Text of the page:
Velir or veler? Exploring adults' implicit knowledge of an irregular verbal pattern: The Turkish aorist

Elise Anne Contance Michon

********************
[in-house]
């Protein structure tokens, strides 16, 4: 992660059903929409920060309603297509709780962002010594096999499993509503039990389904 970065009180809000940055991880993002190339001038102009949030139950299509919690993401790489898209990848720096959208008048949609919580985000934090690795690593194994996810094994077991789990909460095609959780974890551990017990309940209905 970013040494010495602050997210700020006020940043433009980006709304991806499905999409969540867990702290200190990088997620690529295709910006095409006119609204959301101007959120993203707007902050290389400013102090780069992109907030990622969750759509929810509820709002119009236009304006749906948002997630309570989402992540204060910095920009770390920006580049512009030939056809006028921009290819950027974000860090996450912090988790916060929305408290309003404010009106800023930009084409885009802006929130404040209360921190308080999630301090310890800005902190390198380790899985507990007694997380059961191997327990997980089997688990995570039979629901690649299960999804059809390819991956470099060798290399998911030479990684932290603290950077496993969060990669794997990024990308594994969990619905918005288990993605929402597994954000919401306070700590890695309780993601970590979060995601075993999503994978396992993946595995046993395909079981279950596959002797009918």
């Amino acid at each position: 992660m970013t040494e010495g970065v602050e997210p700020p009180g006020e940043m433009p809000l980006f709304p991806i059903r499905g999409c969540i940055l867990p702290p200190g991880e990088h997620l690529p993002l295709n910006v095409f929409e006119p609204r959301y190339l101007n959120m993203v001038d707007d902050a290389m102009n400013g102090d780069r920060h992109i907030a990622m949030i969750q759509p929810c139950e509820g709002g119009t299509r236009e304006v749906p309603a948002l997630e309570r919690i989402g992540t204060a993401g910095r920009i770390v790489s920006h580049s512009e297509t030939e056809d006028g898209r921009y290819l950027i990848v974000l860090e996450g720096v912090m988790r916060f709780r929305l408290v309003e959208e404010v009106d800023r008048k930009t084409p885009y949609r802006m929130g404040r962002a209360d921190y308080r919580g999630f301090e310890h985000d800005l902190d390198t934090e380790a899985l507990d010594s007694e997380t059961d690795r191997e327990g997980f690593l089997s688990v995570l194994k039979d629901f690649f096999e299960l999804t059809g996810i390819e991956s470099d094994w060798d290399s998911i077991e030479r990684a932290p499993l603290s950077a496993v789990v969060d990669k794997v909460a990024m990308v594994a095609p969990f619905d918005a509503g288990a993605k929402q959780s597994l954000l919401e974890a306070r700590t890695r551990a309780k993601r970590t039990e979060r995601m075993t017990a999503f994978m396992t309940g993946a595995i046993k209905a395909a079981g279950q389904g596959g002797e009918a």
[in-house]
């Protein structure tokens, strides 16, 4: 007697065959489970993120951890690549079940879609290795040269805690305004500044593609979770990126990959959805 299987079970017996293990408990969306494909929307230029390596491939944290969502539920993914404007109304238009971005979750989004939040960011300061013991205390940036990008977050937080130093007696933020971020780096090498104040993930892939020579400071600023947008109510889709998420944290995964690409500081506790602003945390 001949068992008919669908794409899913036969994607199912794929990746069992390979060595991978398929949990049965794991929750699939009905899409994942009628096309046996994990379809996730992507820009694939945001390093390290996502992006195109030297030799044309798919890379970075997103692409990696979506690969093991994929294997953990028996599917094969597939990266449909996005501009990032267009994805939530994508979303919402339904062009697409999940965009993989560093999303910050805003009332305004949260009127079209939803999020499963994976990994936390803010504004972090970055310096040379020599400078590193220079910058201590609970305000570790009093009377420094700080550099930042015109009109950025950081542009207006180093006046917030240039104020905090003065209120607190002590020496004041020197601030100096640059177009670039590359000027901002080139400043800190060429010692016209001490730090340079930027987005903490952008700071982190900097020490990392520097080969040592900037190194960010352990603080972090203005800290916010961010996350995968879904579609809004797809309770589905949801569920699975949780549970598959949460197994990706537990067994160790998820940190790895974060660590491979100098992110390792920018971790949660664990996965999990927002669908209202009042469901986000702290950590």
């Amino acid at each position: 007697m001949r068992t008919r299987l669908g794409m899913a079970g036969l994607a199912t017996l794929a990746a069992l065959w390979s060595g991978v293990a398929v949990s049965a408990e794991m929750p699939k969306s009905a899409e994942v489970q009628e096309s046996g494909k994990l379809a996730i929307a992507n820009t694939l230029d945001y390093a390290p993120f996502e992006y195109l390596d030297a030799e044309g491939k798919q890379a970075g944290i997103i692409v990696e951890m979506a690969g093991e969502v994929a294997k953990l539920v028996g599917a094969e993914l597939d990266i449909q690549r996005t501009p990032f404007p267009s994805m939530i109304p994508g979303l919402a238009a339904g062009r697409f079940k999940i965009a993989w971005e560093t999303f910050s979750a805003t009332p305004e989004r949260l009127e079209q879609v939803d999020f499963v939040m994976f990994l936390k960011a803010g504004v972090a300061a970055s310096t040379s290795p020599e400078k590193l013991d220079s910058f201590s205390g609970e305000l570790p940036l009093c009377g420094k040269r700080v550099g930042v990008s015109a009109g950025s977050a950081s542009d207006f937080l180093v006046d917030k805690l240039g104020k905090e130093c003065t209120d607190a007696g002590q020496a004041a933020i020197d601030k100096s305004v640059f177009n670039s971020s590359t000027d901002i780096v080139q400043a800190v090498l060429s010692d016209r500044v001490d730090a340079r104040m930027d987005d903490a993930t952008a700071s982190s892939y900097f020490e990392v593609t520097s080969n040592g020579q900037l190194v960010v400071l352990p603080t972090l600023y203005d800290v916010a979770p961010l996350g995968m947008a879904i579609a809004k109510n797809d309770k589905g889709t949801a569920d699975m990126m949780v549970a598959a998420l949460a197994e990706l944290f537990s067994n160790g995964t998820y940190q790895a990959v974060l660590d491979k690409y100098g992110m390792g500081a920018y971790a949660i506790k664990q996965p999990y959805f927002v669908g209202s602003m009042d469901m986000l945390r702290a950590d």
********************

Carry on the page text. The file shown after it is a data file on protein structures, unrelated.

Morphological systems that possess irregular suffixation provide us important cues with respect to how words are processed and represented in the mind. This study attempts to find out how adult speakers of Turkish process and represent the aorist, an irregular pattern proven to be extremely challenging in acquisition, as it takes the form of -r for vowel-ending verbs (uyu-r ‘sleeps’), -Ar for most monosyllabic verbs (çal-ar ‘plays’), and -Ir for multisyllabic verbs (çalış-ır ‘works’) and 13 monosyllabic sonorant-ending verbs (al-ır ‘takes’). In this study we have tested 90 native speakers with respect to their production of the aorist with 168 monosyllabic, sonorant-ending nonce roots (vel-, rur-, etc.). Participants were auditorily presented with sentences that contained nonce roots and instructed to orally conjugate the nonce root in a subsequent carrier sentence such as in Ali biraz önce veldi. Ali yazın her gece vel____. 'Ali velled a short while ago. Every summer night, Ali vel___.' Our results have shown that adult speakers of Turkish have opted for the use of -Ar with a rate of 86% (i.e., vel-er preferred over vel-ir by the overwhelming majority). To uncover the role of similarity in the use of –Ir, we have explored various similarity measures and have found that -Ir use appears to be correlated with the type frequency of existing irregulars sharing the same first consonant C_ _, the same first vowel _V_ and the consonantal template C_C. Rhyme, however did not appear to be a salient cue that language users rely on.